BLOSSOMING JOY: Menomonie Farmers Market Manager Gives Leftover Flowers to Strangers
Veronika Zazovsky believes flowers are a special and delicate thing.
That’s why when she noticed a vendor at the Menomonie Farmers Market cutting up gorgeous gladiolus flowers to put in the compost bin one day, she almost cried.
After the market, many vendors don’t know what to do with leftover flowers. If they bring them back to the market, the blooms won’t look as cheerful as they first did, and thus many people won’t buy them. After realizing a significant number of vendors compost their flowers after market day, Zazovsky began accepting the old flowers from vendors, which she in turn gave to members of the community to spread joy.
“When I go home, I have tons of flowers,” Zazovsky said. “I feel bad receiving so many because I don’t need so many.”
She takes the flowers to locations that are on her way home: to the post office, to local stores on Main Street, and to strangers. For people who know her, the flowers often elicit a hug or a big grin. For strangers, the reaction usually takes a little time because they’re unsure why a random lady wants to give them a free flower.
“As I leave, I watch them,” Zazovsky said, “and they smile.”
Zazovsky, who is married and has four children, has been frequenting the Menomonie Farmers Market for almost 15 years. She has been a vendor for about 10 years and a manager for about five years. At the market, she sells duck, quail, and chicken eggs as well as soaps and lotions made from animal fat. She connects with the vendors because she too is a farmer – she keeps goats, sheep, and chickens – so she knows the struggles they go through.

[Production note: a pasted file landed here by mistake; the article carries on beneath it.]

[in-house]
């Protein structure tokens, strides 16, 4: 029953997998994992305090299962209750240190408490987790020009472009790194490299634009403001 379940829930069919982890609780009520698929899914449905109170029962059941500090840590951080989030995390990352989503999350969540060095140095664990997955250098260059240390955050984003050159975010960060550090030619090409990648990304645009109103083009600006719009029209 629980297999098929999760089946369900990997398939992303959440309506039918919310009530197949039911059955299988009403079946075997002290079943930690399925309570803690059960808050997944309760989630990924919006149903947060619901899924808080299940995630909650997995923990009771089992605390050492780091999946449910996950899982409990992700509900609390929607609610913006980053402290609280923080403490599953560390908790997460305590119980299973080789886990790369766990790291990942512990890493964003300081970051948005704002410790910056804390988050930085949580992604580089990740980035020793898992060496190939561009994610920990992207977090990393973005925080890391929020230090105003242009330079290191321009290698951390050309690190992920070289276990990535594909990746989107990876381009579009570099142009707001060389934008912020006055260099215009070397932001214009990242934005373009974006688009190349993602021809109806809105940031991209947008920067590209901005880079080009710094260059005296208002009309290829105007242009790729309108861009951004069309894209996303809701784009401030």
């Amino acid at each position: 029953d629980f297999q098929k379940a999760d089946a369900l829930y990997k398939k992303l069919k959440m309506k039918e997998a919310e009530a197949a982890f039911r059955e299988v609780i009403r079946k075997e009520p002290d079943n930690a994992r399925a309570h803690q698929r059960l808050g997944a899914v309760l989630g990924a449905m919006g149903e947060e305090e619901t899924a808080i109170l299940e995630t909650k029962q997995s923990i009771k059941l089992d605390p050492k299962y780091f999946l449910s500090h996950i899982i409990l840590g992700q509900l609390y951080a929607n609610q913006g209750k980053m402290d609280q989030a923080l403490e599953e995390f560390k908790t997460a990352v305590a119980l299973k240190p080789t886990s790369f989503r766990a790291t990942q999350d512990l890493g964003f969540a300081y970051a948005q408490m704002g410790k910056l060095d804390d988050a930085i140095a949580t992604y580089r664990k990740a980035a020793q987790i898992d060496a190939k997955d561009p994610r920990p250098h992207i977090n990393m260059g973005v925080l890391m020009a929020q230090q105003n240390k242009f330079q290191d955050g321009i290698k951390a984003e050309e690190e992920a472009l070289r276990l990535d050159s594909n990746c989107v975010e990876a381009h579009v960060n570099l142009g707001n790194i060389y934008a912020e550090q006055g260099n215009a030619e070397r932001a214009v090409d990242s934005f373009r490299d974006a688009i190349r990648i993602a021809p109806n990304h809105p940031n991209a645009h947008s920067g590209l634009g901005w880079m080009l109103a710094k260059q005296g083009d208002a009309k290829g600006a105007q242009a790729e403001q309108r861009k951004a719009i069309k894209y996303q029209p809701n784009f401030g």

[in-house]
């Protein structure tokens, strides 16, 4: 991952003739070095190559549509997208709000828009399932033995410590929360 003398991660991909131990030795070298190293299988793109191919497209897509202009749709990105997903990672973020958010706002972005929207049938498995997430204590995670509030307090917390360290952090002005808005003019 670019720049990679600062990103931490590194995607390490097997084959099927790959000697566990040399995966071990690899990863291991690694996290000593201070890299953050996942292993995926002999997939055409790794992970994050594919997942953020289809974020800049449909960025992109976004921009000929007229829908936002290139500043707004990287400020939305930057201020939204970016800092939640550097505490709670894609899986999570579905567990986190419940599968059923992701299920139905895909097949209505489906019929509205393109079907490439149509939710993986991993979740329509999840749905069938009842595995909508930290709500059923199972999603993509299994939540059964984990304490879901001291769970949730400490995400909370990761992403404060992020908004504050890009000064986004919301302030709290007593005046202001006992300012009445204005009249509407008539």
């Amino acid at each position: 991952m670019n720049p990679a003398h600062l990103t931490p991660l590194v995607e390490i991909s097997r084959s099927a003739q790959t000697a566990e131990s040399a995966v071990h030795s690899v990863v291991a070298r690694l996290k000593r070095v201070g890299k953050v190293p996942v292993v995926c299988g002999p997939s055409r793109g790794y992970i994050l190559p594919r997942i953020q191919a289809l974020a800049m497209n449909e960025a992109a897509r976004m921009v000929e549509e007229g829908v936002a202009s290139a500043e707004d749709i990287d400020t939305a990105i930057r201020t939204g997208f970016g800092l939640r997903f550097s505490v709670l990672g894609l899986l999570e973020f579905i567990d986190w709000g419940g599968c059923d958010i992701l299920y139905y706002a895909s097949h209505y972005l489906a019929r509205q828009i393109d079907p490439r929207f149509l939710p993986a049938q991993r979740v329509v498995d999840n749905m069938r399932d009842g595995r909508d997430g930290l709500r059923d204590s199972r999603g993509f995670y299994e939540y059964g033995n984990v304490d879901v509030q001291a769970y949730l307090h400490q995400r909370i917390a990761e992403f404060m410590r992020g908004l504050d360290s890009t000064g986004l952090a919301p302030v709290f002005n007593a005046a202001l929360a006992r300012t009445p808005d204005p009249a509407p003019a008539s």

As I leave, I watch them, and they smile. –Veronika Zazovsky, manager of the Menomonie Farmers Market
When the pandemic hit vendors at the market, Zazovsky said, it was hard to return. She said she almost broke down in tears on the first day of the market because she couldn’t give her friends at the market hugs.
“They want this sense of community,” she said.
The economic impact of the coronavirus, Zazovsky said, isn’t nearly as bad as the emotional toll of the pandemic. But farmers are “the toughest category ever,” she said.
Zazovsky wanted to expand her flower-giving mission, but since the pandemic forced the market to cancel its spring meeting, she hasn’t had the opportunity to ask vendors for permission to donate their leftover flowers.
“It is so important to get recognized,” Zazovsky said. “Our vendors work so incredibly hard.”
Many of the flowers at the market are considered an “add-on product,” she said, and so many of the flowers are left not sold. Usually, people purchase food items – especially ones that can be frozen, she said.
Kendra Flegel, a student at UW-Eau Claire, visited the farmers market in Eau Claire just to “pick out one of the beautiful bunches of flowers.” It’s something that many students find themselves doing in the warmer months of the year.
“The experience was really fun and unique,” she said. “I enjoyed seeing the flowers, different fruits and vegetables, the homemade products, and baked goods.”
Once pandemic restrictions are lifted and Zazovsky has the vendors’ support, she hopes to give flowers to nursing homes and restaurants. She has thought about attaching business cards to spread the word that the beautiful bouquets come from local farmers, and that folks can purchase such flowers from the vendors.
“We are a community,” Zazovsky said. “It’s just a nice way to show that we are together through all of this.”